save q2.q1.s1:e

where each “.” represents a layer of hierarchy that must be accounted for in the command. By using inline subcircuits instead the required command would be:

save q2:e

with the intermediate layers of hierarchy removed.

Another benefit of using inline subcircuits in a circuit design is that a component can be modeled using different parameters. For example, when modeling bipolar junction transistors (BJTs), the current gain (bf) and the saturation current (is) are among the typical parameters used by the simulator. The present invention enables the designer to model components, e.g., a BJT, differently by instead specifying different parameters in order to model the effects of geometry or processing variations (for example) on the component. For example, instead of receiving current gain and saturation current parameters, an inline subcircuit can be used to parameterize the BJT model based upon variations in the length and width. For example, in Example (4), the width and length are passed to the inline subcircuit as parameters. The designer can consider the inline subcircuit as a typical transistor model but the inline subcircuit presents the designer with different parameters without the designer needing to know about the details, (for example simulator parameters, “is” and “bf”) in the hierarchical level in which the detailed modeling is performed.

INLINE SUBCKT bjtmod(c b e s)

parameters le, we, area=le*we

model mod1 bjt type=npn bf=100+(le+we)/2*(area/le−12)

+ is=le−12*(le/we)*(area/le−12)

bjtmod(c b e s) mod1

ENDS bjtmod

EXAMPLE (4)

As indicated above, one use of parameters is to pass the geometry of devices that are internal to the subcircuit as parameters. These geometric parameters are then used in various modeling equations within the subcircuit, for example, to create a process and geometry dependent model for a bipolar transistor device. The above example illustrates how the present invention enables the designer to pass parameters using inline subcircuits for the device being modeled without introducing additional hierarchical levels that need to be accounted for by the designer. It will be apparent that such parameters can be used to model effects and quantities other than geometry without departing from the scope of the present invention, e.g., temperature scaling or modeling effects such as transistor layouts in series or parallel.

Inline subcircuits can also be defined such that they have parameter and terminal interfaces that are similar to or that match primitive devices and components of other simulators. This makes maintenance of model libraries for different simulators an easier task. For example, if one simulator has a BJT model that only has three terminals (c, b, and e) in the terminal interface and does not have a substrate terminal, an inline subcircuit can be defined that includes only these three terminals without the designer needing to know about the details in the level of the hierarchy in which the detailed modeling of the component is performed. This is demonstrated in Example (5).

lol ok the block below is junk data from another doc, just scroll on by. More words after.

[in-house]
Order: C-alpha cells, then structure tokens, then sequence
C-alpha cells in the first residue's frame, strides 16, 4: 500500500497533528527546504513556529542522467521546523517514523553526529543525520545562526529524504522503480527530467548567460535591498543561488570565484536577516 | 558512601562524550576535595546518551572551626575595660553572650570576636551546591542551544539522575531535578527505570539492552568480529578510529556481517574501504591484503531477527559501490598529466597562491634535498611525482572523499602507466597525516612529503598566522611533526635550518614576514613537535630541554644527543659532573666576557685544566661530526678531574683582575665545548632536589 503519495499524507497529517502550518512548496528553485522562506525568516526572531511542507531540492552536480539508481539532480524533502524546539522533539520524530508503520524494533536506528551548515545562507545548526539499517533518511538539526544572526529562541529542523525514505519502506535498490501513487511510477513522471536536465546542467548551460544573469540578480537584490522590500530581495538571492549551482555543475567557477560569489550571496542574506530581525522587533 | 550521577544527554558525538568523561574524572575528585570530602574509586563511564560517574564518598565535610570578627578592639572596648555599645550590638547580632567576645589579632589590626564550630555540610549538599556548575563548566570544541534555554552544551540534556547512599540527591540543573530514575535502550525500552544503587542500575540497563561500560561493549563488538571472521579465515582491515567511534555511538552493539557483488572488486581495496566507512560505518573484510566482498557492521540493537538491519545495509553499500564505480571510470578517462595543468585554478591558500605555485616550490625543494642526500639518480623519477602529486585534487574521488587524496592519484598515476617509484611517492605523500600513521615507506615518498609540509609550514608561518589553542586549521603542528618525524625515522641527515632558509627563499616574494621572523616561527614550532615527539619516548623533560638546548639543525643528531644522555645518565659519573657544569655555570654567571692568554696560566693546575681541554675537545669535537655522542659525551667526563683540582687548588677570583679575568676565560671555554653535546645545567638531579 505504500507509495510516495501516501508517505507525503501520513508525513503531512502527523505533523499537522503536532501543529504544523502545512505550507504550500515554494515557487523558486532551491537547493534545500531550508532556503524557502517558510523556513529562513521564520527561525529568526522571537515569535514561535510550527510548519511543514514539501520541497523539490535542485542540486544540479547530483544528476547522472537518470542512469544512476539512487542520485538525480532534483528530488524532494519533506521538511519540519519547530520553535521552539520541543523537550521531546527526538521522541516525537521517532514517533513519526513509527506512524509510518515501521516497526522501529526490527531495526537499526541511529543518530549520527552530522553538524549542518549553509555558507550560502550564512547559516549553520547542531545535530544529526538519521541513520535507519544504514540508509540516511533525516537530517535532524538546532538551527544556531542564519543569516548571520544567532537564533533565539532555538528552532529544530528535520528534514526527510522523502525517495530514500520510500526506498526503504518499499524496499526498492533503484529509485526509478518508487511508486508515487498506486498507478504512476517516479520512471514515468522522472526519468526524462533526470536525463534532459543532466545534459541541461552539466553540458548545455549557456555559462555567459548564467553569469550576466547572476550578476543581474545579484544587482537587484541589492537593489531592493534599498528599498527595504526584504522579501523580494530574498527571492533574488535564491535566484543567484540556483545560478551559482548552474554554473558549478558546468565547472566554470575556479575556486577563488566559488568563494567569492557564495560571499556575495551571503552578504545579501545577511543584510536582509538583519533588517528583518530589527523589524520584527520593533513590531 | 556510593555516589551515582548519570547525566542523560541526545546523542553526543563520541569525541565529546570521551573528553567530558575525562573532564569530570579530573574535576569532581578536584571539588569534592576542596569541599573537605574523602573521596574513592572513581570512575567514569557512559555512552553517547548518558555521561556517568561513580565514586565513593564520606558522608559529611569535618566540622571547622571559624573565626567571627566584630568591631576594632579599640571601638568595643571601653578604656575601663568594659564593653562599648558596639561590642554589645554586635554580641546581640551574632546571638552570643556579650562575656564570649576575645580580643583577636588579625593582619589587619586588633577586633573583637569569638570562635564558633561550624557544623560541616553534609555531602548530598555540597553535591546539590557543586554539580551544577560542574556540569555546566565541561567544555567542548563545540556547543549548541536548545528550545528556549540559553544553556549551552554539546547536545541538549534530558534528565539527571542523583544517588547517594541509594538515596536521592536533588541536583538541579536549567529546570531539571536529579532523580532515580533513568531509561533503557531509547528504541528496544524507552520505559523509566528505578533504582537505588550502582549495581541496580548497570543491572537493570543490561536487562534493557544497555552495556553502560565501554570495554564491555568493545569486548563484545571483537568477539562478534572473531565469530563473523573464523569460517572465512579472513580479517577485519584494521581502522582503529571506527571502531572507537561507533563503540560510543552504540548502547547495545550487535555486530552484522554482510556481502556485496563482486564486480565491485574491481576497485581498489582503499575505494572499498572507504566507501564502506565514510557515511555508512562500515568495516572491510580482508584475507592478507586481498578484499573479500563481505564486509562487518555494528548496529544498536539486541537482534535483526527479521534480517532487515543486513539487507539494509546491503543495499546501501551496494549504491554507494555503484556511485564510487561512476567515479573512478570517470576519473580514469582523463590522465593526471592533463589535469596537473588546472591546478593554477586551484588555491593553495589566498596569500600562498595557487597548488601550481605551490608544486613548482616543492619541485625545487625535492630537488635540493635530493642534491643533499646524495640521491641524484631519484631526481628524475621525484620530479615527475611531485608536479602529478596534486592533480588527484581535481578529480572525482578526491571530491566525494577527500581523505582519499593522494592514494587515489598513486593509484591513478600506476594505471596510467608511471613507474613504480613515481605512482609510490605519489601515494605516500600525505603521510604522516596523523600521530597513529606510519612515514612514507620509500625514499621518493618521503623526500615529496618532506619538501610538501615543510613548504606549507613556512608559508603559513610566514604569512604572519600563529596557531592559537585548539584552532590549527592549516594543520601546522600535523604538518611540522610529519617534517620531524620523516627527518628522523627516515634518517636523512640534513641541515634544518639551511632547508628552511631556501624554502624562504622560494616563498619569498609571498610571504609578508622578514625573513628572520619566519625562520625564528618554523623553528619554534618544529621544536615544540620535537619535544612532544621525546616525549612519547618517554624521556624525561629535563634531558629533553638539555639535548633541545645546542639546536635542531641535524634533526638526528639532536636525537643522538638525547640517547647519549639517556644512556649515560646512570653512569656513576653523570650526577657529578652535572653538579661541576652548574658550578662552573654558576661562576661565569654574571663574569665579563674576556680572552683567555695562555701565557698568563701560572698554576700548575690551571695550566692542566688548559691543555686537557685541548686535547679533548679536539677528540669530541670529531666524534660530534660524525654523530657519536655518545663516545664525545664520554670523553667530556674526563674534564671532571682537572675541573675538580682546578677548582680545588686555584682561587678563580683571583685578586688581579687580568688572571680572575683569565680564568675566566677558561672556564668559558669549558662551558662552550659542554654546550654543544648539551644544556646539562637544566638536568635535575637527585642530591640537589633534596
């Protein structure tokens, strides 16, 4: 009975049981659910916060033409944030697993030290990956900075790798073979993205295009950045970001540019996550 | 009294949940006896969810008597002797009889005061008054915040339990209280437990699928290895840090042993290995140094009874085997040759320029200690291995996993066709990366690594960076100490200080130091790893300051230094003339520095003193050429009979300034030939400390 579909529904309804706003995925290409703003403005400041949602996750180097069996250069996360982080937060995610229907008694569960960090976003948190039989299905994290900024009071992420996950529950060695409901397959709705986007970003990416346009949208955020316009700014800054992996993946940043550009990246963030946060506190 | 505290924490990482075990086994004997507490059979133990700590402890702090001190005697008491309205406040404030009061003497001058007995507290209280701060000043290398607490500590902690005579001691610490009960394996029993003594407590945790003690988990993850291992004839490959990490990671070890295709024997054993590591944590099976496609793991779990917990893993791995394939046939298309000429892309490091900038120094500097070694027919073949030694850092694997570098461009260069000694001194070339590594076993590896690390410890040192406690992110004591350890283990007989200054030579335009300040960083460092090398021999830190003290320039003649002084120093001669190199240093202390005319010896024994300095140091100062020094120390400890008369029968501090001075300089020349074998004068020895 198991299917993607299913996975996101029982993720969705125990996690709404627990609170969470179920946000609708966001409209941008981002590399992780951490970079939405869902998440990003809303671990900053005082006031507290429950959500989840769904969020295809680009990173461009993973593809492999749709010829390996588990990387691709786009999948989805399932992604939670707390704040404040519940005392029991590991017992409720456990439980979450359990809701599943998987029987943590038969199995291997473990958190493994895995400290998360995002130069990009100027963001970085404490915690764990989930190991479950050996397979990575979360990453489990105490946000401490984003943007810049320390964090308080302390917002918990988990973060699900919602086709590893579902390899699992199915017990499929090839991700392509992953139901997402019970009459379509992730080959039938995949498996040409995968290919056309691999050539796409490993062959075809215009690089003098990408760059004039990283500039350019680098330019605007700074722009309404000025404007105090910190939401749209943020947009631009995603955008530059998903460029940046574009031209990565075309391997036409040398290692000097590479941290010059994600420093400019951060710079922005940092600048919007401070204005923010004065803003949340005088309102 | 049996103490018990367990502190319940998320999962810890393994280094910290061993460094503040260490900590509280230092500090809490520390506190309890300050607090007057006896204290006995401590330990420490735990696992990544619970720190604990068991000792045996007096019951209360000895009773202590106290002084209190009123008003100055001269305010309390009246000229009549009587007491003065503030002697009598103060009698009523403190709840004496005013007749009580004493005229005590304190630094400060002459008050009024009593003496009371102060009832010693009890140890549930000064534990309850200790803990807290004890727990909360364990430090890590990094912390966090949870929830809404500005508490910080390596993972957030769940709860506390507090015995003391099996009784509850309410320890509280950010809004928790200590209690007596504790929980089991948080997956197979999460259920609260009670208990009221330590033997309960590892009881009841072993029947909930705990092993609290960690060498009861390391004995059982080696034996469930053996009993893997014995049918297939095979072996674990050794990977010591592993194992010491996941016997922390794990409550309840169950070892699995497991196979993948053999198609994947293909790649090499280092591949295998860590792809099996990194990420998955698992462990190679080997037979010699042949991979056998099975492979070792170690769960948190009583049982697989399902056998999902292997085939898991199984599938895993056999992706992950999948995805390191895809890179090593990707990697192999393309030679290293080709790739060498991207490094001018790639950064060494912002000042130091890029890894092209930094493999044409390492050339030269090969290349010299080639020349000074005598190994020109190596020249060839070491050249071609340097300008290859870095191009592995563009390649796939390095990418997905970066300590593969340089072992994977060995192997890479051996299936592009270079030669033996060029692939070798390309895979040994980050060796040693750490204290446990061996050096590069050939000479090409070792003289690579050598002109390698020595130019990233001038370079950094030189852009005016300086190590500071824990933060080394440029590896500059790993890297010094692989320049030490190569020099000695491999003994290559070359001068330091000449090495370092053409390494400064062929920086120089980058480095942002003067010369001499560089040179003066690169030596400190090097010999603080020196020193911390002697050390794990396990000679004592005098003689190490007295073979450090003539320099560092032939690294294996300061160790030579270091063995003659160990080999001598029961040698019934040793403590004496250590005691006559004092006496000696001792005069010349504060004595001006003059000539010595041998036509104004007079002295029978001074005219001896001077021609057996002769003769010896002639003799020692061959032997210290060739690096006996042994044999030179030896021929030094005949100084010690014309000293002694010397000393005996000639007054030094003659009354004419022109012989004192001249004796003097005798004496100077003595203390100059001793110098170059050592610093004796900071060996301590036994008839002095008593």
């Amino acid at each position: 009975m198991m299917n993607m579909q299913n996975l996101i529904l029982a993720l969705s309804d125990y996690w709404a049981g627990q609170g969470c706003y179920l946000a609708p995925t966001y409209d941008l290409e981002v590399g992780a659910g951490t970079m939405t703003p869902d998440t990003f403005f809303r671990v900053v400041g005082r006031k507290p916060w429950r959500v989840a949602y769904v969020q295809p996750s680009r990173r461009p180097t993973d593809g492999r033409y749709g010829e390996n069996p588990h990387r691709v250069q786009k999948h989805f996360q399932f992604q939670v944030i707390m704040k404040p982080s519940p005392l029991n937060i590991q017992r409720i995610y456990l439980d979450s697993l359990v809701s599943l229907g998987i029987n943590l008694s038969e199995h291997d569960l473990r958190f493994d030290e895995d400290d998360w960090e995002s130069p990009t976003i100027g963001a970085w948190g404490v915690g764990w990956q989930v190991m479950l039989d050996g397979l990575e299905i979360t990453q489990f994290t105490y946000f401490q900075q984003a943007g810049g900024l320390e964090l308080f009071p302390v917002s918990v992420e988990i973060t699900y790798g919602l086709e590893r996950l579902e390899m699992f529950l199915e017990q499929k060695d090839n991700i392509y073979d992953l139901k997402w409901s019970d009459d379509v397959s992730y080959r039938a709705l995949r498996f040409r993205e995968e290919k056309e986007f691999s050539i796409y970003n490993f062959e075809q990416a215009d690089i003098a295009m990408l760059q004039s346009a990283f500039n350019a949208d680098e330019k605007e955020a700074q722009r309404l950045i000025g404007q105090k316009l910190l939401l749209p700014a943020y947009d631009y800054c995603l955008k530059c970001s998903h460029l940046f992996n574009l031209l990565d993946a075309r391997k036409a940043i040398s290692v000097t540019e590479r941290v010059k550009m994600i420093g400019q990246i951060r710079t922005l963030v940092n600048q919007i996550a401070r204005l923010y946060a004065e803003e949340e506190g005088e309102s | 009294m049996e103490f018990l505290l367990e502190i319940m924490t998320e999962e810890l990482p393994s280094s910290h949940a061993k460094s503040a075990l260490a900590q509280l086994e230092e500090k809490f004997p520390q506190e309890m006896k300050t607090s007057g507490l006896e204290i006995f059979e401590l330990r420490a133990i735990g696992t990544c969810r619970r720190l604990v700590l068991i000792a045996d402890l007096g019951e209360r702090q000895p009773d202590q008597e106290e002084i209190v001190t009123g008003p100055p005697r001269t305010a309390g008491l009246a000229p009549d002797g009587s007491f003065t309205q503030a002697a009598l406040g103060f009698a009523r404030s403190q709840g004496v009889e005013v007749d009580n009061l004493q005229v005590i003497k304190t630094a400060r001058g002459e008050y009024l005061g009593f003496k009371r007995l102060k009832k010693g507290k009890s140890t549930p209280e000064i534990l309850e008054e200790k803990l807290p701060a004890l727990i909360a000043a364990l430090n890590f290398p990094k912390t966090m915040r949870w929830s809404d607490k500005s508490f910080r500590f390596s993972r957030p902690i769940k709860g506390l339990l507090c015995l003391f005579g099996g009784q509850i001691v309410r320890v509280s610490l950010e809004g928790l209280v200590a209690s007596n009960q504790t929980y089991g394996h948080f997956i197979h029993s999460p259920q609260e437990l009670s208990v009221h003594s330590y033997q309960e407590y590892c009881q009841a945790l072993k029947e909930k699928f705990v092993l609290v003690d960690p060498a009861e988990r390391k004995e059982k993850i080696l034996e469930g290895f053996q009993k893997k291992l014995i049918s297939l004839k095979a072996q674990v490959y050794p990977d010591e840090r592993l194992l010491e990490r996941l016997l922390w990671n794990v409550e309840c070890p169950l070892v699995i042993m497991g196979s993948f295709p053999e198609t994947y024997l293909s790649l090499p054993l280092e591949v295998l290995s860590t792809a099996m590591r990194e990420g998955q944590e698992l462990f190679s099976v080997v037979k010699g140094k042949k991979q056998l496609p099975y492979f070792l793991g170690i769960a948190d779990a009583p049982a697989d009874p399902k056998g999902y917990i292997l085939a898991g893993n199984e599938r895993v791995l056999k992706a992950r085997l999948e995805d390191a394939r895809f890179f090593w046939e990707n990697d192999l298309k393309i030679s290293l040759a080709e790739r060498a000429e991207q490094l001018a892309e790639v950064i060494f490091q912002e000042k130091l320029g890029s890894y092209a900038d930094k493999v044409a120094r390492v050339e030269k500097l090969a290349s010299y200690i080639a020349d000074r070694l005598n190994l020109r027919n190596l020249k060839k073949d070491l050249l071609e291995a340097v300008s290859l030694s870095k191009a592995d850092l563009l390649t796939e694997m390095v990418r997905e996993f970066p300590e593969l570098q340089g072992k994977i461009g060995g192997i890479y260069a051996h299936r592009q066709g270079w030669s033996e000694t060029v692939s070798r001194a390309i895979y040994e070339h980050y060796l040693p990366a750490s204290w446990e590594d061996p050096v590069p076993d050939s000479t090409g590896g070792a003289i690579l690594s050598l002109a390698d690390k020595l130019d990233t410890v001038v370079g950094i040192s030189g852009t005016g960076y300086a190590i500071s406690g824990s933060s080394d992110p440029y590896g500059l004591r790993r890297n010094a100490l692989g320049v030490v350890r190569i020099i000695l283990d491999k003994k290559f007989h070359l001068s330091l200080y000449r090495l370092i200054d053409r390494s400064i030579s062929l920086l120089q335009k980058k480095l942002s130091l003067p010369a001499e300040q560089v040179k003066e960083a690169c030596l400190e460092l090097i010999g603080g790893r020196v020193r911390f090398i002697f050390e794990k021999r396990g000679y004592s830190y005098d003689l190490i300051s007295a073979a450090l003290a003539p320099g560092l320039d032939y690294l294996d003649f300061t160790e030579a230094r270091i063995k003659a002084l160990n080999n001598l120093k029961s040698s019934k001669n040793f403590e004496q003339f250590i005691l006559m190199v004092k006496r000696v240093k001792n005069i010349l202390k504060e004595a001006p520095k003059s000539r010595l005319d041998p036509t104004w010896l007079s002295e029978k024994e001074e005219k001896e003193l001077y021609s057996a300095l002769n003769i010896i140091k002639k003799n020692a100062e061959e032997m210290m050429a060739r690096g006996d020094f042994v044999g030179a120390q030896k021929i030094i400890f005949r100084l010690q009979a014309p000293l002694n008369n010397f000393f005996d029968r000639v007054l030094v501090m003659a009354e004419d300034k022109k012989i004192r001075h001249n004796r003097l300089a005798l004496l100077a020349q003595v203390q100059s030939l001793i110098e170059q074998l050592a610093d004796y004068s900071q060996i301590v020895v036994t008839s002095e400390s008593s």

INLINE SUBCKT bjtmod(c b e)

parameters le=1u we=2u area=le*we

model mod1 bjt type=npn bf=100+(le+we)/2*(area/le−12)

+ is=le−12*(le/we)*(area/le−12)

bjtmod(c b e gnd) mod1

ENDS bjtmod

EXAMPLE (5)

Using this inline subcircuit the designer would utilize the BJT model (bjtmod) as if it had only three terminals in the terminal interface and would not need to know that the substrate is modeled by shorting it to ground in another hierarchical level. Similarly, it is possible to use a parameterized inline subcircuit to change the parameters presented to the user.

In addition to using inline subcircuits for compatibility purposes, it is possible to design inline subcircuits to act as a “wrapper” around a primitive element to change its interface, without the designer needing to know about the details in the level of the hierarchy in which the primitive element is modeled. For example, in examples (4) and (5) an inline subcircuit was designed as a “wrapper” around a BJT primitive. In example (4) additional parameters were included in the parameter interface (we and le). In example (5) the substrate terminal (s) was removed from the terminal interface.